“Sector 742,” she pounded.
He scowled, and looked at his suddenly blank screen. He scowled more. The lights flickered completely off. The two men with the guns nearly fired in the sudden darkness, and Avi sensed it. Their heart-rates were increasing steadily in her senses. Dim red lights clicked on, whirling and screeching, which did little to slow their breathing. In fifteen seconds, the lights would come back on. Avi knew that.
It was it was her job to know it. To count things. Only she never really counted them; she just knew them. In the same way that she knew the humidity of the air to be seventy-nine percent, the temperature to be eighty-three degrees Fahrenheit.
She was programmed to know this. Because that is what her eyes told her, and what the speeding words in her head confirmed. Even when she dedicated her attention to studying the men in front of her, her focus was split. Subroutines. Parts of her were counting the ceiling tiles, tracking how the flies had gotten in and the fastest way for them to get out, wondering at how erratically and purposelessly they moved in the dark.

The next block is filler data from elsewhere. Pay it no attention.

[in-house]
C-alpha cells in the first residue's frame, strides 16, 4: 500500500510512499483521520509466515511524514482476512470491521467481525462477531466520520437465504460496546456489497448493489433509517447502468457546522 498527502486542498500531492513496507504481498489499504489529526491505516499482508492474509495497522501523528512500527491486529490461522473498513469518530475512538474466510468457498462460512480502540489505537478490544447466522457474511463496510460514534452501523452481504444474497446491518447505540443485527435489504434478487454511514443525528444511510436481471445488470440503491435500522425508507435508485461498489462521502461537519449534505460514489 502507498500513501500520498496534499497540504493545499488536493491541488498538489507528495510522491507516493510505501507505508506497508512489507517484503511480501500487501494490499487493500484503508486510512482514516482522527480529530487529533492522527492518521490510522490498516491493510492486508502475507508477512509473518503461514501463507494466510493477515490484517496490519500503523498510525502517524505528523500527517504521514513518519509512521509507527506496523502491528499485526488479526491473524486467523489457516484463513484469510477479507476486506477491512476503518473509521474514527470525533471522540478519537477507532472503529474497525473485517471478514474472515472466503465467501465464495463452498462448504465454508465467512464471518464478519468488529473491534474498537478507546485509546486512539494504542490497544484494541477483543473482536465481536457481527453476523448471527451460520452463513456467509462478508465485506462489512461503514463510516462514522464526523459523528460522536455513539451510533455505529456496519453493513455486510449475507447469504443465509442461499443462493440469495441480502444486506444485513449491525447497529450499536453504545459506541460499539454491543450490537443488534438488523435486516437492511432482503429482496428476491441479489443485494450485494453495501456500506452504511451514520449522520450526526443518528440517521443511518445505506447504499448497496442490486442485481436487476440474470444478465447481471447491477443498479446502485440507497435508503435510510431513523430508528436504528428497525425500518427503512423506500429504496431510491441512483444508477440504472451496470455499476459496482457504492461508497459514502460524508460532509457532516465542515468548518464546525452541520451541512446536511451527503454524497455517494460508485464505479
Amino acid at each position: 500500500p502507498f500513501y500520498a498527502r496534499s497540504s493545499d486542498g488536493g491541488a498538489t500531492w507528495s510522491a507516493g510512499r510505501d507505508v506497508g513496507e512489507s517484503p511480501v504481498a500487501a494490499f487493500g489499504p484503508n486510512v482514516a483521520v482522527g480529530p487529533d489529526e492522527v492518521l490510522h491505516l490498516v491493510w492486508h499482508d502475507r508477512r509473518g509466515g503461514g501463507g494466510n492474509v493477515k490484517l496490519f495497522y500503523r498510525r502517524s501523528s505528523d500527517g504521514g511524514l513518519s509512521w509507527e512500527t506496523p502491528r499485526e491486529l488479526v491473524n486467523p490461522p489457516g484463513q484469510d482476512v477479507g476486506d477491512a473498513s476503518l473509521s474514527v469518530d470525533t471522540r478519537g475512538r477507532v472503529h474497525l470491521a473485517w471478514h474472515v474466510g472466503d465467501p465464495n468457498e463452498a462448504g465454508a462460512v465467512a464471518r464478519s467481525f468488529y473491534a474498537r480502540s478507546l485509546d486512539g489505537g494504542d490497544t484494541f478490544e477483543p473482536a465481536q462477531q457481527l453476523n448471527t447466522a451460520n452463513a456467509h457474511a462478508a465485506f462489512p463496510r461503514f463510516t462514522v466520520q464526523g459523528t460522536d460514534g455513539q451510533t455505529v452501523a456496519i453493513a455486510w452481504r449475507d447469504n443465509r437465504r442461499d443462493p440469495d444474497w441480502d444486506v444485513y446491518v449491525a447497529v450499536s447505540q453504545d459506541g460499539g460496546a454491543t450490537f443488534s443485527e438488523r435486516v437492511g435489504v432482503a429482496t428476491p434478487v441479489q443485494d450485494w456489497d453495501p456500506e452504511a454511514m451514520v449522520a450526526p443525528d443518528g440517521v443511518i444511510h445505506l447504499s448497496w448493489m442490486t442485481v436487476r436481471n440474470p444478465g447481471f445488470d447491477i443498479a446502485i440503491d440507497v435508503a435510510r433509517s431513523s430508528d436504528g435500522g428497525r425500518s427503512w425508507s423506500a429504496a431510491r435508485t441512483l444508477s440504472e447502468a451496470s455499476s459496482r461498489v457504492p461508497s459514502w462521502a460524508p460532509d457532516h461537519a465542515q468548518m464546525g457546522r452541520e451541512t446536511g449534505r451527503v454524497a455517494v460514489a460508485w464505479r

“What happened?” Barked one of the men. He was moving towards her. “What did you do, you clanker?”
He came right up to her and jabbed her in the chest with his gun, in the black-and-yellow badge. The gun hurt; it always hurt, when the guards did that, and they always seemed to put the blow in the same place, as though somehow striking the ID badge would fix what they imagined to be a misbehaving subroutine. But this was a different kind of blow. The man seemed really, properly afraid. He was not just scolding her.
The other man with the gun was on the other side of her, with his gun against the side of her head, the muzzle digging into her buzzed scalp. “I bet you nearly got away with it, trying to escape out there,” he snapped. “Probably feeling mighty good about yourself, aren’t you?”
She looked up at him with something akin to confusion, straight down the barrel of his gun. “It is not my function to feel,” she stated. Sixteen seconds had gone by. The red lights went off, the white lights came back on. They were a second late.
“Just EMP testing in Ward Fourteen,” said the man behind the desk, with relative relief and agitation both. “Get your guns off her.”